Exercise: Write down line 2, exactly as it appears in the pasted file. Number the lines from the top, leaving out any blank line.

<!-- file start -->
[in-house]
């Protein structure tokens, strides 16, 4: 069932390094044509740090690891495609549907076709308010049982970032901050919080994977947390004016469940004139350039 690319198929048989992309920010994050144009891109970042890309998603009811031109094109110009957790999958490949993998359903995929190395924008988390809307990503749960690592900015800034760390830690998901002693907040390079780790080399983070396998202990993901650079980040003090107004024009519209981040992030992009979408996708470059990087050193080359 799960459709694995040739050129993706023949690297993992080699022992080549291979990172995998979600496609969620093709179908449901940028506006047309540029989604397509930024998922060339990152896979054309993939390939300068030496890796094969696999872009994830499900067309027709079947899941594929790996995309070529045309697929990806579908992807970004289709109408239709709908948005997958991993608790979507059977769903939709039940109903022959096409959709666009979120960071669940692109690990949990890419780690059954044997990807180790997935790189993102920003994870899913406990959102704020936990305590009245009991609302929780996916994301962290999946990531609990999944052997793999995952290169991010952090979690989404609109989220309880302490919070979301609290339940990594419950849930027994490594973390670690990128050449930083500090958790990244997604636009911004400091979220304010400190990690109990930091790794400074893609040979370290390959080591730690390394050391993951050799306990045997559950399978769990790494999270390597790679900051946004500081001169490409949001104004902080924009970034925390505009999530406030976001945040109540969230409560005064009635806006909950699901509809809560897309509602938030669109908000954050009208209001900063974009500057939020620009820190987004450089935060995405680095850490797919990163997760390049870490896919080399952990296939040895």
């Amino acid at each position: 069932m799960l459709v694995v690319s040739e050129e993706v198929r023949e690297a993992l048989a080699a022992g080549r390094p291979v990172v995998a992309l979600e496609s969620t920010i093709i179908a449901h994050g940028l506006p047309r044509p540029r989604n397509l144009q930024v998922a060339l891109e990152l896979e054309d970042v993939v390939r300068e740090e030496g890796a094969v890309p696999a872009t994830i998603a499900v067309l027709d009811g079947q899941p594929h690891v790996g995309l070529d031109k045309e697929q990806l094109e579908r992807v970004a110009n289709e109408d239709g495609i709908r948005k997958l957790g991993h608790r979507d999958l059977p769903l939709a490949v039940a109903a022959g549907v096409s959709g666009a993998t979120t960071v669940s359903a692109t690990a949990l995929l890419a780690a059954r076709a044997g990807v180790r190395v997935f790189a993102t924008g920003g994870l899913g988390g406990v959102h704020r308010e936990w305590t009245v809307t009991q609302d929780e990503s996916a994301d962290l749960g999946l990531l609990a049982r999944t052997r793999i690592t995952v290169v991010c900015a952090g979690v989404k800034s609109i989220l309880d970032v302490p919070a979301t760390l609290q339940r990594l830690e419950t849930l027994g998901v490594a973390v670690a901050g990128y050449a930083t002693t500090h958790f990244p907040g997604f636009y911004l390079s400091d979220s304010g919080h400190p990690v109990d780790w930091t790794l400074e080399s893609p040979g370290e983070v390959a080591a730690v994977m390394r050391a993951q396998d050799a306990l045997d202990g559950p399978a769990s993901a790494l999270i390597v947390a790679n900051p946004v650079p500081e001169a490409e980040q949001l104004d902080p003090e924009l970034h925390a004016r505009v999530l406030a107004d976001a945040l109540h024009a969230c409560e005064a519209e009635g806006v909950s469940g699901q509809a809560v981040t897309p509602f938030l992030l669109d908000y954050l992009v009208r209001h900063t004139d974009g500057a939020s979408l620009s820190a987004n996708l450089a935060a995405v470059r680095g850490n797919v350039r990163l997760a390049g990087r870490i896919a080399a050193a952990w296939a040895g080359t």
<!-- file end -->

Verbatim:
């Protein structure tokens, strides 16, 4: 069932390094044509740090690891495609549907076709308010049982970032901050919080994977947390004016469940004139350039 690319198929048989992309920010994050144009891109970042890309998603009811031109094109110009957790999958490949993998359903995929190395924008988390809307990503749960690592900015800034760390830690998901002693907040390079780790080399983070396998202990993901650079980040003090107004024009519209981040992030992009979408996708470059990087050193080359 799960459709694995040739050129993706023949690297993992080699022992080549291979990172995998979600496609969620093709179908449901940028506006047309540029989604397509930024998922060339990152896979054309993939390939300068030496890796094969696999872009994830499900067309027709079947899941594929790996995309070529045309697929990806579908992807970004289709109408239709709908948005997958991993608790979507059977769903939709039940109903022959096409959709666009979120960071669940692109690990949990890419780690059954044997990807180790997935790189993102920003994870899913406990959102704020936990305590009245009991609302929780996916994301962290999946990531609990999944052997793999995952290169991010952090979690989404609109989220309880302490919070979301609290339940990594419950849930027994490594973390670690990128050449930083500090958790990244997604636009911004400091979220304010400190990690109990930091790794400074893609040979370290390959080591730690390394050391993951050799306990045997559950399978769990790494999270390597790679900051946004500081001169490409949001104004902080924009970034925390505009999530406030976001945040109540969230409560005064009635806006909950699901509809809560897309509602938030669109908000954050009208209001900063974009500057939020620009820190987004450089935060995405680095850490797919990163997760390049870490896919080399952990296939040895």